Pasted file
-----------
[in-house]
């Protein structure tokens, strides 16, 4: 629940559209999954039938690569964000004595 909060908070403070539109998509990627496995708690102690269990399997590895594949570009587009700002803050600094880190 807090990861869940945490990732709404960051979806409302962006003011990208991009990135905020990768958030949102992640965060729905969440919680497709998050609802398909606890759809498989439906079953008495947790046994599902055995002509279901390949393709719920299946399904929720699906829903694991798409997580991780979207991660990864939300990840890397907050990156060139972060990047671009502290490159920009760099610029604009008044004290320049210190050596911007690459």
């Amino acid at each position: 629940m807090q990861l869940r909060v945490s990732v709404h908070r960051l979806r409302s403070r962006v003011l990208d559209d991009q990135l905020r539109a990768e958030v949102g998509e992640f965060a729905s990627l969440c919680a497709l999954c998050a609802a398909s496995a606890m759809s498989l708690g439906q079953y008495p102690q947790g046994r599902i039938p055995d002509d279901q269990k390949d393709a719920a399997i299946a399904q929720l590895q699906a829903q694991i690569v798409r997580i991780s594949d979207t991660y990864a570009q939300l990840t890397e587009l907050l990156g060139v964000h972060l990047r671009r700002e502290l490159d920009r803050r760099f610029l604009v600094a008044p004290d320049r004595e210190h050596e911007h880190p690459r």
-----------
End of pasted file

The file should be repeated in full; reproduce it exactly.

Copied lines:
[in-house]
């Protein structure tokens, strides 16, 4: 629940559209999954039938690569964000004595 909060908070403070539109998509990627496995708690102690269990399997590895594949570009587009700002803050600094880190 807090990861869940945490990732709404960051979806409302962006003011990208991009990135905020990768958030949102992640965060729905969440919680497709998050609802398909606890759809498989439906079953008495947790046994599902055995002509279901390949393709719920299946399904929720699906829903694991798409997580991780979207991660990864939300990840890397907050990156060139972060990047671009502290490159920009760099610029604009008044004290320049210190050596911007690459």
């Amino acid at each position: 629940m807090q990861l869940r909060v945490s990732v709404h908070r960051l979806r409302s403070r962006v003011l990208d559209d991009q990135l905020r539109a990768e958030v949102g998509e992640f965060a729905s990627l969440c919680a497709l999954c998050a609802a398909s496995a606890m759809s498989l708690g439906q079953y008495p102690q947790g046994r599902i039938p055995d002509d279901q269990k390949d393709a719920a399997i299946a399904q929720l590895q699906a829903q694991i690569v798409r997580i991780s594949d979207t991660y990864a570009q939300l990840t890397e587009l907050l990156g060139v964000h972060l990047r671009r700002e502290l490159d920009r803050r760099f610029l604009v600094a008044p004290d320049r004595e210190h050596e911007h880190p690459r």